The Fractal Foundation recently visited Mariano Lake Community School - a remote elementary school in the Navajo Nation northeast of Gallup NM - to share the excitement of fractals with students, teachers and parents. Over 100 people attended the Family Science Night to learn about the connections between science, math and art.
The presentation showcased the relationship between the patterns of math and nature, and the audience was equally delighted by the beauty of algebraic fractals like the Mandelbrot Set and the natural fractals all around them, like trees, flowers and canyons.
The landscape around Mariano Lake, NM, is covered with particularly dramatic branching fractals, and the presentation included a Google Earth zoom into the local landscape. One of the themes of our fractal presentation is how the same patterns occur throughout nature in all sorts of different systems; in this case, the canyons of New Mexico appear similar to lightning bolts, tree roots, or blood vessels.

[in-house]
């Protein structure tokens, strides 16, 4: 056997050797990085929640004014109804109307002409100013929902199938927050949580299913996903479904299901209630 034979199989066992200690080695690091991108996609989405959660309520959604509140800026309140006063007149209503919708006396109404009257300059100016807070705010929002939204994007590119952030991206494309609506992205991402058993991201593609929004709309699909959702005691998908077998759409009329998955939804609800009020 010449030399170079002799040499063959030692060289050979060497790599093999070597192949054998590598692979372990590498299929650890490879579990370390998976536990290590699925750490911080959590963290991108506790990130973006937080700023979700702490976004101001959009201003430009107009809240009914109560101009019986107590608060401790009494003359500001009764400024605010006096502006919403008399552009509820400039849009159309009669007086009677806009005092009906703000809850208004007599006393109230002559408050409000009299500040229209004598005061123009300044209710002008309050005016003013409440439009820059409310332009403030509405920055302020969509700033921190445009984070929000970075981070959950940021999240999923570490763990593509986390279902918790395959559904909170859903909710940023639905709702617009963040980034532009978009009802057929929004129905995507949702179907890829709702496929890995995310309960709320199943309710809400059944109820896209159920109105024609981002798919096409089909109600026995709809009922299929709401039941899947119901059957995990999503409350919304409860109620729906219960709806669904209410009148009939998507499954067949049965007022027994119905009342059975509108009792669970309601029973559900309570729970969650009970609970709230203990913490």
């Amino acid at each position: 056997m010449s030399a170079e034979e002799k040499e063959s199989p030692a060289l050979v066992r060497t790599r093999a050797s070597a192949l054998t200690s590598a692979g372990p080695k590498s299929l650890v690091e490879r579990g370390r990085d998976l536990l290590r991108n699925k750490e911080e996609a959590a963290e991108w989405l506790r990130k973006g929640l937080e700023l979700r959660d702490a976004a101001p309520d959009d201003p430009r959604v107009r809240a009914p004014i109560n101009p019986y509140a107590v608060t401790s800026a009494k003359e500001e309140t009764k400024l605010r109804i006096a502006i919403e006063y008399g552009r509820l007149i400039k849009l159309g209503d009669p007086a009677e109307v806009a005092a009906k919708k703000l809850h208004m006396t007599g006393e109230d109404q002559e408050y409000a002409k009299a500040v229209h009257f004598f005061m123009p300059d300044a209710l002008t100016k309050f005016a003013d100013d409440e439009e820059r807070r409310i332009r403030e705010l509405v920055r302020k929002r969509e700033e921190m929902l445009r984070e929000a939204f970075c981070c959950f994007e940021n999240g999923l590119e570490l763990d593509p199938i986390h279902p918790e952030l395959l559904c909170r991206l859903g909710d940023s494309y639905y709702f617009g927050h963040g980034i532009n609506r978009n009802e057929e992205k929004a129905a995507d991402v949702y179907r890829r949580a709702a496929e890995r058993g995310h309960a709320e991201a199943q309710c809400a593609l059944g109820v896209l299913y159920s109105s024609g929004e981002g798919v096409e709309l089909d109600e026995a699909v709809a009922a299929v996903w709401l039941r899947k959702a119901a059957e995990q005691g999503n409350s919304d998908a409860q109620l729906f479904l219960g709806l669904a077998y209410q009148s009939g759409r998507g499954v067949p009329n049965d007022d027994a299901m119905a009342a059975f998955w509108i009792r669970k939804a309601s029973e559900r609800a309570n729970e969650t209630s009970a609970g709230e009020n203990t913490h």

One of the most important factors contributing to student achievement in science and math is the support of the parents. It is for this reason that we at the Fractal Foundation particularly enjoy presenting at family math or science nights, so that the entire family can become engaged and support the students in their education.
Over the past 7 years, the Fractal Foundation has taught fractals to over 30,000 children and 20,000 adults all over New Mexico. We are particularly interested in reaching under-served communities, and are eager to inspire more Native American students with the exciting applications of math and science.